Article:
Matt Garvey is a writer on the rise with titles like Chunks and Transfer helping to raise his profile on the small press scene. Now, his second comic, The Adventures of Cordelia Swift, is about to see its third and fourth issues released at MCM London, so we take a look at the whole run so far. But is this the reason for Garvey’s monstrous success or is it so bad that it’s criminal?
Publisher: Matt Garvey Comics
Writer: Matt Garvey
Artist: Aleksandar Bozic
Our rating: [star rating=”3.5″]
The Adventures of Cordelia Swift tells the story of our eponymous hero, newly arrived to Scotland Yard after a family scandal forced her out of New York. Her first case is a grisly affair as, with the help of colleague Lewis, she must investigate a murder, committed by someone who may be more monster than man. However, as Swift continues to delve into the reasons behind this brutal death, all the while finding obstacles in the shape of an old fashioned society not liking her new methods, she discovers that there might be more to this killing than meets the eye.
Matt Garvey has produced in The Adventures of Cordelia Swift a story which, while relatively simple and straightforward, is nonetheless incredibly captivating. Reading as a nice homage to Jekyll and Hyde, Garvey switches things up on the Stevenson original with the focus on a different kind of protagonist as Swift comes across as a very Sherlock inspired character who feels very different to anything else in the book, giving credence to the ‘fish out of water’ sub-plot. However, the series isn’t perfect as many of the characters feel stereotypical for period setting and Swift herself requires a little more depth. However, this is may be less of a problem for an ongoing series, something Garvey teases a few times in the latter issues. Regardless, Garvey’s writing improves considerably as the series progresses, literally showing his increasing confidence as he gets the hang of the world and offering promise for future instalments.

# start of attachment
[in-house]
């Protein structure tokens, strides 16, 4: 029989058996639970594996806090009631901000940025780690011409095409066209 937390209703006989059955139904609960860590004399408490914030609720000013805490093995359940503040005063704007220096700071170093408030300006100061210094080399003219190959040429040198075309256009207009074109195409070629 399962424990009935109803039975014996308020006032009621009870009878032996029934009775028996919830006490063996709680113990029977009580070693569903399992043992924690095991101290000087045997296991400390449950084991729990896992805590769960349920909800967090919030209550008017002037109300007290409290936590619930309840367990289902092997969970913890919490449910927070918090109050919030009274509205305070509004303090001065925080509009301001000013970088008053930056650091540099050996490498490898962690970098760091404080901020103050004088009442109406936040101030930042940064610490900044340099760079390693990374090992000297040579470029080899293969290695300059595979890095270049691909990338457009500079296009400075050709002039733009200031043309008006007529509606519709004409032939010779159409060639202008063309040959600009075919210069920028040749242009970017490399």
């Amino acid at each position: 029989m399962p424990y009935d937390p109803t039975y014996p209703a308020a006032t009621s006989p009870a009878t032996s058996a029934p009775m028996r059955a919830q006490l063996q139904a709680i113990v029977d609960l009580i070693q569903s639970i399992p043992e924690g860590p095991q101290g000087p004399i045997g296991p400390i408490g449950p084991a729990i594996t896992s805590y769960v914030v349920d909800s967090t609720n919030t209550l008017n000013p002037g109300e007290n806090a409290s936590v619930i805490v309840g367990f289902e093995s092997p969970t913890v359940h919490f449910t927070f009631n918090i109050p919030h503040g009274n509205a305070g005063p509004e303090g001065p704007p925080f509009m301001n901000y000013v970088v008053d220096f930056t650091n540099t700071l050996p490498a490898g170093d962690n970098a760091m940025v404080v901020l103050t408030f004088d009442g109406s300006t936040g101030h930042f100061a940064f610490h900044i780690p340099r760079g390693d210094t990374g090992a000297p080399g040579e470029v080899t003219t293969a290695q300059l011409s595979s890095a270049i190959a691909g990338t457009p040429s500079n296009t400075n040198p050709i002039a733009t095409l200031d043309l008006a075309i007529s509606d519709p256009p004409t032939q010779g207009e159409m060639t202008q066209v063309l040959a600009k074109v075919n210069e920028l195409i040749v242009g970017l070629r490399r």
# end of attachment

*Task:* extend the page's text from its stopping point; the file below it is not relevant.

The same could then be said for artist Aleksandar Bosic, who’s beautiful, almost 2000 AD-esque art also improves with each issue. What appeared as slightly rough pencils early on seem to become sharper with each issue, although the improvement is subtle enough as not to give the art a jarring effect. Bosic’s pencils are fitting for this period story, with the style aptly suiting the more horror aspects in a manner similar to Shaman Kane, although this is less the case with environmental renditions such as Victorian London or Chinatown, which are presented as the truly stand out moments. But what makes the art truly special is the relationship between writer and artist here, with Garvey obviously stepping back and having faith in Bosic, allowing the latter to shine with wordless sequences such as Swifts ascending Big Ben.
Though it gets to a slow start, The Adventures of Cordelia Swift is a truly engrossing book which ramps up as it goes, making it a real struggle to put down. This is a title with much promise and, with a creative team growing in skill with every new issue, it is exciting to imagine where it will go next.